To deliver on the promise of the Auckland Plan, we must create public places which accommodate the desires and needs of our young people. The purpose of this hot topic article is to provide an introduction to developing youth and child-friendly parks and open spaces.
To accomplish this, we define child and youth friendly parks, outline why they are important, and provide suggestions for how to design high-quality parks for our children and young people.
What are child and
youth friendly parks?
Youth and child friendly parks are open spaces where our young people:
- feel welcome and safe
- have access to a range of facilities and amenities that appeal to them
- have opportunities to participate in community life with respect and dignity.
Why are they
The Auckland Plan sets out the transformational shift "to increase the prospects of children and young people with a focus on those most in need." It also establishes the priority to "put children and young people first."
Those under 25 make up almost 40% of Auckland's population; with as many as 52% in some areas. There are almost 500,000 children and young people
living in Auckland today. By 2040, Auckland will be home to an additional 100,000 children. Children and young people are big users of local authority services and facilities; especially parks and open spaces.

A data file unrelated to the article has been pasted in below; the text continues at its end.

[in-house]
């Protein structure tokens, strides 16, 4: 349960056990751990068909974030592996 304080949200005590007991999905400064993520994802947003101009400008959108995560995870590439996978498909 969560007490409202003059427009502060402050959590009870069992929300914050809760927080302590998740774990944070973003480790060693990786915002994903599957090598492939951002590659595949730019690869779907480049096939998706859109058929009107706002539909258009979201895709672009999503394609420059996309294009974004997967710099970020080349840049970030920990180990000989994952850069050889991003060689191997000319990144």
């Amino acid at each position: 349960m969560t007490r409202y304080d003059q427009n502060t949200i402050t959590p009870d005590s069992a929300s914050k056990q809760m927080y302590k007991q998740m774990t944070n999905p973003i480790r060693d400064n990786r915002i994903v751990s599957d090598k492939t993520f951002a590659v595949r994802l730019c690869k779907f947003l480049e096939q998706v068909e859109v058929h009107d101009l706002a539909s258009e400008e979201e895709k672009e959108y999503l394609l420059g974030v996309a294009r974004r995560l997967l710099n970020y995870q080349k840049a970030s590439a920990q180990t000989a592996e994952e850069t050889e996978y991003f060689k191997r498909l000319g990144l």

Young people need to have easy access to local places away from home, where they can meet up with their friends, hang out and play. Parks and open spaces offer a legitimate place for them to be, and provide opportunities for children to learn about nature, each other, and the world they live in. Parks are important places where children can explore, be active, relax, socialise, play, and learn. They affect child health, welfare and development; and broaden and enrich the lives of our young people. Parks are also an invaluable tool in developing strong thriving communities.
Designing child and youth-friendly parks means engaging with young people to understand their wishes, and thinking about them in every aspect of a park's design. Do you have drinking fountains at different heights so that the small ones can get a drink? Do you have
interpretive signage at child eye level? Are you providing activity areas for a range of ages and both genders? The best way to go about answering these questions and designing places which appeal to our children and youth, is to talk to them. The more involved young people are in the design and planning phase of a public space, the more creative and inclusive the space will be.
"The more we can involve kids in celebrating wild spaces and integrating nature into urban places, the better they will be for all."